Most high school seniors apply to several colleges and then choose one. For me,there was only one that mattered: Marywood. I didnt have the need or desire to applyanywhere elseand I count receiving my Marywood acceptance letter among thedistinct honors of my life.
I was not alone. When I walked Marywoods halls as a student from 1988-1992, I wasamong the many doing all I could to realize my dream of a college education. I wasfortunate to qualify for some grant and scholarship money, I worked part-time at a drugstore, did freelance news writing, lived at home to save money, and took advantage ofthe work-study program to earn extra cash for books and other expenses. I financed therest through student loans. More than that, I was taught by stellar faculty members,who cared about my personal and spiritual growth, as well as my academic success, andsupported me every step of the way.
The need to finance a college education remains a vital priority. During the 16 yearsIve worked at Marywood University, Ive witnessed thousands of students pursuing theirdreams. Ive seen the construction or renovation of 25 facilities and the developmentand advancement of world-class programs, most recently the School of Architectureand so much more. Above all, I recognize the fundamental importance of giving backbetter yet, paying forwardso that others can have even greater opportunities.Todays Marywood students, 98 percent of whom receive some kind of financial aid,depend on generous support from you and me to attain their education, just as wedepended on others support to pursue our degrees.
Search your heart and commit to making a meaningful difference in students lives. Ibegan by regularly supporting the Marywood Fund, and then, in 2003, established anannual scholarship to assist a student studying in my fielda commitment that Icontinue, even during economically challenging times.
Its that important.
SHERYL LYNN SOCHOKA 92 Editor
WHY I GIVE
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The Presidents Page
EDUCATION IS THE BEST INVESTMENT ANYONE CAN MAKE.
We often tell benefactors about the tangible difference theirdollars make in the lives of our students, in academicprogram development, in research endeavors, and in othercapital and program initiatives that keep the Universitymoving forward. However, there is a human element to thisequation as well.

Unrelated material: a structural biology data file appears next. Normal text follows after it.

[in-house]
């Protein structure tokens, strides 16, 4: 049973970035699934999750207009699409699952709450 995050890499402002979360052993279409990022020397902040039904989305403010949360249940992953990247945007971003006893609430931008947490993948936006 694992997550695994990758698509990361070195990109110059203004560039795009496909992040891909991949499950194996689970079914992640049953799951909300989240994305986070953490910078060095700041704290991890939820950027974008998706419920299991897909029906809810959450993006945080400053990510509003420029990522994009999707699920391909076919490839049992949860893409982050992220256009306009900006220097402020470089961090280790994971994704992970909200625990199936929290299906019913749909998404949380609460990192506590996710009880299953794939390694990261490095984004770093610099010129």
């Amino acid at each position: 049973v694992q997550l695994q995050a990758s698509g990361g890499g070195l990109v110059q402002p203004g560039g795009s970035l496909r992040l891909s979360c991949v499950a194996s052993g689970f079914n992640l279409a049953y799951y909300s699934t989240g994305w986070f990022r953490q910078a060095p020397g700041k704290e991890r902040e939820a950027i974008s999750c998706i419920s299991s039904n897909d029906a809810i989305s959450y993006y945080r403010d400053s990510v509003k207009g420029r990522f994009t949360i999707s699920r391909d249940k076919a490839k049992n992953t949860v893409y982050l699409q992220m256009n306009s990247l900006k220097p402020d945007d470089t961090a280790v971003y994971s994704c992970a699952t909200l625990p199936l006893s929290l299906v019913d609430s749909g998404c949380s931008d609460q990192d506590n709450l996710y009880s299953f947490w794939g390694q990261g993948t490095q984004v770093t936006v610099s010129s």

Think about the 10,000 or so students who graduate eachyear from the 15 colleges and universities of NortheastPennsylvanianearly 900 of whom are MarywoodUniversity graduates. Think about this happening year afteryear. You soon begin to realize that there are hundreds ofthousands of college and university alumni out there,making large-scale contributions to our world, as well asday-to-day contributions to the betterment of our lives.
We know that our Marywood alumni are living out the valuesof their education. A few of them are profiled in this issue,including our six outstanding alumni award winners andothers who have taken the time to reflect on the value of aMarywood University education.
Marywood is only as strong as its people. As a universitycommunity, we gladly embrace the opportunities andchallenges put forward by our mission. We continue withconfidence the important work that began when weopened our doors in 1915: educating leaders in service toothers. The campus is busy welcoming its newest freshmanclass and many other returning students. Together with ourfaculty, staff, and administration, they are MarywoodUniversitythey are the future.
When we invest in education, we become stakeholders inthis futurewhether by pursuing a degree on our own orby helping others to achieve that dream. We invite you tobecome active partners with us, so that significant dreamswill flourish and become meaningful deeds.
SISTER ANNE MUNLEY, IHM, PH.D.President of the University
in theSTAKEHOLDERS FUTURE